On September 24, dozens of activists walked along a stretch of the Great Wall of China located in Tianjin City, northeast of Beijing, as part of AIDS Walk China.
The event has been held annually since 2012, with the goal of raising awareness about the virus and fighting its spread in the country of 1.35-billion people.
Last year’s walk garnered a little under $20,000—enough provide milk powder for babies born to HIV-positive mothers. This year, the goal is to educate sexually active Chinese students, whose understanding of the virus—and of sexuality in general—lags behind their raging hormones.
HIV infections are increasing rapidly among young gay Chinese men: Between 2008 and 2014, the number of HIV-positive people age 15-24 increased 58.8%. But Chinese high school and college students lack basic safer-sex education.
In Nanchang, a city of five million, the infection rate has ballooned 43% annually in the past five years. More than 80% of new cases were the result of same-sex encounters between young men.
In part, the statistics can be attributed to increased testing, and successful efforts to curb the virus among sex workers and intravenous drug users. But it’s also due to the secrecy and shame surrounding homosexuality in China, where great importance is placed on tradition, family and children.
Legalized in 1997, homosexuality was still classified as a mental illness as recently as 2001. It’s estimated that as many as 90% of gay Chinese men are in marriages of convenience to women.
At the same time, technology is making it easier for gay men to find each other: Blued, a Chinese gay dating app, garnered more than 14 million users in its first year alone.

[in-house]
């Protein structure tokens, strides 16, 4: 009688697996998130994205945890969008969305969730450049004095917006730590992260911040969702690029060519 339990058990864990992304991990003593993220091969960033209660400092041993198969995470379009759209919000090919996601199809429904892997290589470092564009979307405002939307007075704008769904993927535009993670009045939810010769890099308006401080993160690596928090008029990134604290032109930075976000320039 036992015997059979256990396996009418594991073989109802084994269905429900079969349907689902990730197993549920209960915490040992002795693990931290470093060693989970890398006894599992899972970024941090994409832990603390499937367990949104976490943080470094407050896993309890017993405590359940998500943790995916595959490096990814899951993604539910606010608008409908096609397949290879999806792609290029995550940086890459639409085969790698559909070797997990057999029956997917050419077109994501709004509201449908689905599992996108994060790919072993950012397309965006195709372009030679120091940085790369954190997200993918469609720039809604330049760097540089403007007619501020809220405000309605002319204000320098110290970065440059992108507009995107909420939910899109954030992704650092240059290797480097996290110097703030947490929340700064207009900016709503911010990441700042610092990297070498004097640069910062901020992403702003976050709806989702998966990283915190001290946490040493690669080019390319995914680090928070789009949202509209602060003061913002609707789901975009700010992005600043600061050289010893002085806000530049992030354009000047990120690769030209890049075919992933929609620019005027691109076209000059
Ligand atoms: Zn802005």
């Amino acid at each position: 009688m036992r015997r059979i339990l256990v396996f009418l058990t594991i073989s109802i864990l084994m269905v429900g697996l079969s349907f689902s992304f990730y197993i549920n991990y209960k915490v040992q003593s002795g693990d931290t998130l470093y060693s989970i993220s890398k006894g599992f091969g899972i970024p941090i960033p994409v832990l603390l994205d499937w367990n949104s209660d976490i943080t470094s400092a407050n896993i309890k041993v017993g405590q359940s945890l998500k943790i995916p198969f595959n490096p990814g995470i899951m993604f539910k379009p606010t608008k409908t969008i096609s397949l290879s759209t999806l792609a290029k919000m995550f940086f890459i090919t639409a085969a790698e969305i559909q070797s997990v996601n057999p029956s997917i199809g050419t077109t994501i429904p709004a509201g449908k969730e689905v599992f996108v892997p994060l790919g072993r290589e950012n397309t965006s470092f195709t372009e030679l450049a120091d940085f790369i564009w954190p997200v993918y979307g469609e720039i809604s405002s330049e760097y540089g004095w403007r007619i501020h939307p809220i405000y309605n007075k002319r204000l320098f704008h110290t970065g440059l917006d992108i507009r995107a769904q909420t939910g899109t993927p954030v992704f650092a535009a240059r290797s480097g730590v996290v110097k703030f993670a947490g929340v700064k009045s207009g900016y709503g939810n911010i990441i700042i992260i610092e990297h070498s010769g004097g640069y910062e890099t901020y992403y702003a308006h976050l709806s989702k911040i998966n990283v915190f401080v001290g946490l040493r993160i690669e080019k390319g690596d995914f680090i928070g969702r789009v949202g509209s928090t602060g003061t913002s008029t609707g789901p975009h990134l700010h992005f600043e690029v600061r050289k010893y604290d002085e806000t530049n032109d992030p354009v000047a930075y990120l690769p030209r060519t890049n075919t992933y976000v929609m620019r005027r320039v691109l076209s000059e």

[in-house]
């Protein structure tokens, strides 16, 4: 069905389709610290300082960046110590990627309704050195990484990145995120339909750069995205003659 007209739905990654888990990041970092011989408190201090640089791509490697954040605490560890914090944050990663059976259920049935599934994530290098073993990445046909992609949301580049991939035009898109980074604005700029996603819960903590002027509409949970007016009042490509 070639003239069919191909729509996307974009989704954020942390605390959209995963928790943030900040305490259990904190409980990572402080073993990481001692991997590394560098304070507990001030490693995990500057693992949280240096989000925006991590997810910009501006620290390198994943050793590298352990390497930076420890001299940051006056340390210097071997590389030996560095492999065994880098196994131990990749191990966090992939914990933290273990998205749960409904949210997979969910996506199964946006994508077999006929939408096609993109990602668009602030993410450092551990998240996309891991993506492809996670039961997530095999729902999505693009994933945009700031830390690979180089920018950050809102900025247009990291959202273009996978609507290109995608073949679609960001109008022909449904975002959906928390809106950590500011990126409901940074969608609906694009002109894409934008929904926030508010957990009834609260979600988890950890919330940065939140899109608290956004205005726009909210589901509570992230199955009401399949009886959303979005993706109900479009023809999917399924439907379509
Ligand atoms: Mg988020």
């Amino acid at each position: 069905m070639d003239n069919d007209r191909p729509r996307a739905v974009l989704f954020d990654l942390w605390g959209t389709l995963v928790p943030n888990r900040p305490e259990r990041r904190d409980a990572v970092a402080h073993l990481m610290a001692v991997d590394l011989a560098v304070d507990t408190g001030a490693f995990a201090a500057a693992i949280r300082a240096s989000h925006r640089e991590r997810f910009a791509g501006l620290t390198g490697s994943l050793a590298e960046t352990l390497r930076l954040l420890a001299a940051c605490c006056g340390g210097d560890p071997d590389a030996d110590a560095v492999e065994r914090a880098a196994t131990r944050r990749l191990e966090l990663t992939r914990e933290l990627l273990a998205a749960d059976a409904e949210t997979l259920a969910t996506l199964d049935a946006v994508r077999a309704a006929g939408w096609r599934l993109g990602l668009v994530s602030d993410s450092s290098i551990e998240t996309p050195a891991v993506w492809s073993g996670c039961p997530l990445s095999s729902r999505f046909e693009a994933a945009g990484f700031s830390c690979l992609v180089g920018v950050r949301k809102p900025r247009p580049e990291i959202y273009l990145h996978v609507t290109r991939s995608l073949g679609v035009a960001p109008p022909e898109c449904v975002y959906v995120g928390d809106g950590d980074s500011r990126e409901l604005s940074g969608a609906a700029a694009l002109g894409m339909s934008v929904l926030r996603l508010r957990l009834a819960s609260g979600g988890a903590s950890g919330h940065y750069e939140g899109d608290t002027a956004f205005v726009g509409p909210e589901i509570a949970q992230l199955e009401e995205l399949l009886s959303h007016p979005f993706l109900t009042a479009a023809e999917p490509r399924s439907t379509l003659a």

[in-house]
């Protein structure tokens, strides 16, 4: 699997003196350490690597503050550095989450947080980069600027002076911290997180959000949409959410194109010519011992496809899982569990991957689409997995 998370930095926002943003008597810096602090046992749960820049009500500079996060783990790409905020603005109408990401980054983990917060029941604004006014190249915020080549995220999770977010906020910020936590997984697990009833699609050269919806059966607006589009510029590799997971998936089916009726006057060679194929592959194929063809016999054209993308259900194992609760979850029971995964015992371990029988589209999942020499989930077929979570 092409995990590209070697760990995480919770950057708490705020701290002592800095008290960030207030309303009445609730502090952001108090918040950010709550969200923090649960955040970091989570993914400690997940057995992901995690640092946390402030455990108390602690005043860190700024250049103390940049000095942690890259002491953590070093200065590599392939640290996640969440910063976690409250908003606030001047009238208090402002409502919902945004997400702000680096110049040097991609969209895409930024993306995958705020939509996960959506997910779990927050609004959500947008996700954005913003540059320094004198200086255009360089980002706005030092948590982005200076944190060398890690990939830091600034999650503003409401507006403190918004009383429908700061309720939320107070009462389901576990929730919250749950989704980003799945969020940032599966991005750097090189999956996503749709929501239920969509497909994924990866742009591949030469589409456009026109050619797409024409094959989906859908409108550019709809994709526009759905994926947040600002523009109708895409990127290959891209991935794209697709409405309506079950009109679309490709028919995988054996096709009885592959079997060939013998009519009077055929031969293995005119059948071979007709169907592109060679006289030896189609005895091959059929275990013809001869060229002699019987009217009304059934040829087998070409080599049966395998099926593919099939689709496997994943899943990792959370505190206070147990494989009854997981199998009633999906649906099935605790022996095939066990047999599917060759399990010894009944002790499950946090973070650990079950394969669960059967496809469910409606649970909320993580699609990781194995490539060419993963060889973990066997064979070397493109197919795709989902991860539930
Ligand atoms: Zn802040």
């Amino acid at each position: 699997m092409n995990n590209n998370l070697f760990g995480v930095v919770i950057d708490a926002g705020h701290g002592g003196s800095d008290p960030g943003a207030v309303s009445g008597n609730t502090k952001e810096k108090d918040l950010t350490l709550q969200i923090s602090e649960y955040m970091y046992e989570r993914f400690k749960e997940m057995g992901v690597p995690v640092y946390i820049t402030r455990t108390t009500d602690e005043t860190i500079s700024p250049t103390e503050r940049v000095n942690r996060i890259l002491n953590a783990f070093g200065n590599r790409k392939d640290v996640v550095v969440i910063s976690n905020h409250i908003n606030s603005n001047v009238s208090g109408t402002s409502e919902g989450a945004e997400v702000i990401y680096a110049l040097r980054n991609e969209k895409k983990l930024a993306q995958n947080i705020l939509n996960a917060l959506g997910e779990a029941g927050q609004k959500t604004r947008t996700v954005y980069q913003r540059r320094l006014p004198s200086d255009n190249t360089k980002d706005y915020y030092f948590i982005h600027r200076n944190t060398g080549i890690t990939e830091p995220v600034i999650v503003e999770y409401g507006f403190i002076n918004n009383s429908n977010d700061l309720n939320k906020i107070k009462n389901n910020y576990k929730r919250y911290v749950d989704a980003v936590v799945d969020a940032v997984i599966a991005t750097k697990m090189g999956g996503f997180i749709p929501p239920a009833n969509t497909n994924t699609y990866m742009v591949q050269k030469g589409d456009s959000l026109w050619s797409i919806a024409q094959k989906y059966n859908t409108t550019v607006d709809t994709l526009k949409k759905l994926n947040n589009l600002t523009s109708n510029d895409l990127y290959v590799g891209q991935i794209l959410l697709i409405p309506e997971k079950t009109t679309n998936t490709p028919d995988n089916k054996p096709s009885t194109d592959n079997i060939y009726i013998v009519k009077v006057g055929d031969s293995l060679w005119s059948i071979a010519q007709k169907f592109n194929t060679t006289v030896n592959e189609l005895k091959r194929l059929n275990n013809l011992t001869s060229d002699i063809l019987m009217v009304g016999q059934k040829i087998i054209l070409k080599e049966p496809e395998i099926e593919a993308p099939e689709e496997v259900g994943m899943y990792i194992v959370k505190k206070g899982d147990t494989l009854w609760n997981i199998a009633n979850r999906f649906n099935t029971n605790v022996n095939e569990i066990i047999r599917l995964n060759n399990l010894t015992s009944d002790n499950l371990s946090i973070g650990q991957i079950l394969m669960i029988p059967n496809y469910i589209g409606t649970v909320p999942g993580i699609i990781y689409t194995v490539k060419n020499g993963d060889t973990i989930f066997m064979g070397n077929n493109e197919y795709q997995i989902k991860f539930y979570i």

Access without education is a deadly combination.
The sheer number of people living with AIDS in China is about half the number in the U.S. (about 575,000 compared with 1.2 million), but it’s growing much faster: There are some 100,000 new cases a year compared with 40,000 here. (Though it’s worth noting that comprehensive testing and accurate data are harder to come by in the People’s Republic.)
“No country in the world has discovered an effective way to curb the epidemic among gay men,” Wu Zunyou, director of China CDC’s AIDS-prevention center, said in a statement last year. “Most students know what AIDS is and how to prevent it, but the change of behavior remains a big challenge,” he said.
China provides free antiretroviral medications to those with HIV, but the stigma is brutal: There are no laws protecting HIV-positive people from workplace or housing discrimination, and concepts like patient confidentiality are somewhat alien.
People with HIV are banned from government jobs and authorities inform colleges of which students have the virus. (Students whose schools have learned they’re positive have been known to be expelled).
And despite official guidelines, hospitals routinely turn away HIV/AIDS patients.
“The government emphasizes the morality of sex rather than the safety of sex,” AIDS activist Liu JiuLong told the Wall Street Journal.
“If they continue to use this mentality to make public-health policies, China will pay the price one day.”